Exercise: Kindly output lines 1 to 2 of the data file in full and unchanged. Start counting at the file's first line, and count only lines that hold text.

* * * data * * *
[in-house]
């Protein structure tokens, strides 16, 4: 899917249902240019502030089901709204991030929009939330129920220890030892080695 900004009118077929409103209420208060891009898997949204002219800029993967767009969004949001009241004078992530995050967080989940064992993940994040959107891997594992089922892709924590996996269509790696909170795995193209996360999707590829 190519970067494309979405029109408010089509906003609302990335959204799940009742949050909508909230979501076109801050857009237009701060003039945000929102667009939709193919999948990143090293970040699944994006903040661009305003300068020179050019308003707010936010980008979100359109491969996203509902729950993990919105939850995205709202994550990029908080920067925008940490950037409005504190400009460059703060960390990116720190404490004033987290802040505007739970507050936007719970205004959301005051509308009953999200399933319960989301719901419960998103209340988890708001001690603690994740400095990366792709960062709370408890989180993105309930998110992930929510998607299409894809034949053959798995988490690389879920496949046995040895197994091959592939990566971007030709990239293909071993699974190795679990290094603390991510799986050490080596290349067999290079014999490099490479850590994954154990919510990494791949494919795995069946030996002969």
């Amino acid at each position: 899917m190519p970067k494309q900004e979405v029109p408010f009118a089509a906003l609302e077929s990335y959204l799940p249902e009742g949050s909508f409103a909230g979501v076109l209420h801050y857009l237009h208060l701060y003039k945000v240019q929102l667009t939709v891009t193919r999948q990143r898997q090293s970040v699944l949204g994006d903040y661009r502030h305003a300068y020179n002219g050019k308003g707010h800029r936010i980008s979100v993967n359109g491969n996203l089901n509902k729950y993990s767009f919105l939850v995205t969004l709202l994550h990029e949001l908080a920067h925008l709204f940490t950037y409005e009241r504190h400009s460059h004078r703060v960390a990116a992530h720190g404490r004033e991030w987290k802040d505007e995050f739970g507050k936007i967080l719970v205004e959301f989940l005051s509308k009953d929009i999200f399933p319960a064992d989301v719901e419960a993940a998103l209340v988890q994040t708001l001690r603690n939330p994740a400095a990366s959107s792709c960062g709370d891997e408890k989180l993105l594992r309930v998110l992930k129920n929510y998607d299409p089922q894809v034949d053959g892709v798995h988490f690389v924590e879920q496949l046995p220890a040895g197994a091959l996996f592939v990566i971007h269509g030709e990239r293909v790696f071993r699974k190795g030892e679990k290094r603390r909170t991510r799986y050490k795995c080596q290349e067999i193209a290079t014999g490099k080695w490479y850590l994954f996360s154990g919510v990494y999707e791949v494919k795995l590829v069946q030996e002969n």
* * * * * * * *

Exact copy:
[in-house]
């Protein structure tokens, strides 16, 4: 899917249902240019502030089901709204991030929009939330129920220890030892080695 900004009118077929409103209420208060891009898997949204002219800029993967767009969004949001009241004078992530995050967080989940064992993940994040959107891997594992089922892709924590996996269509790696909170795995193209996360999707590829 190519970067494309979405029109408010089509906003609302990335959204799940009742949050909508909230979501076109801050857009237009701060003039945000929102667009939709193919999948990143090293970040699944994006903040661009305003300068020179050019308003707010936010980008979100359109491969996203509902729950993990919105939850995205709202994550990029908080920067925008940490950037409005504190400009460059703060960390990116720190404490004033987290802040505007739970507050936007719970205004959301005051509308009953999200399933319960989301719901419960998103209340988890708001001690603690994740400095990366792709960062709370408890989180993105309930998110992930929510998607299409894809034949053959798995988490690389879920496949046995040895197994091959592939990566971007030709990239293909071993699974190795679990290094603390991510799986050490080596290349067999290079014999490099490479850590994954154990919510990494791949494919795995069946030996002969």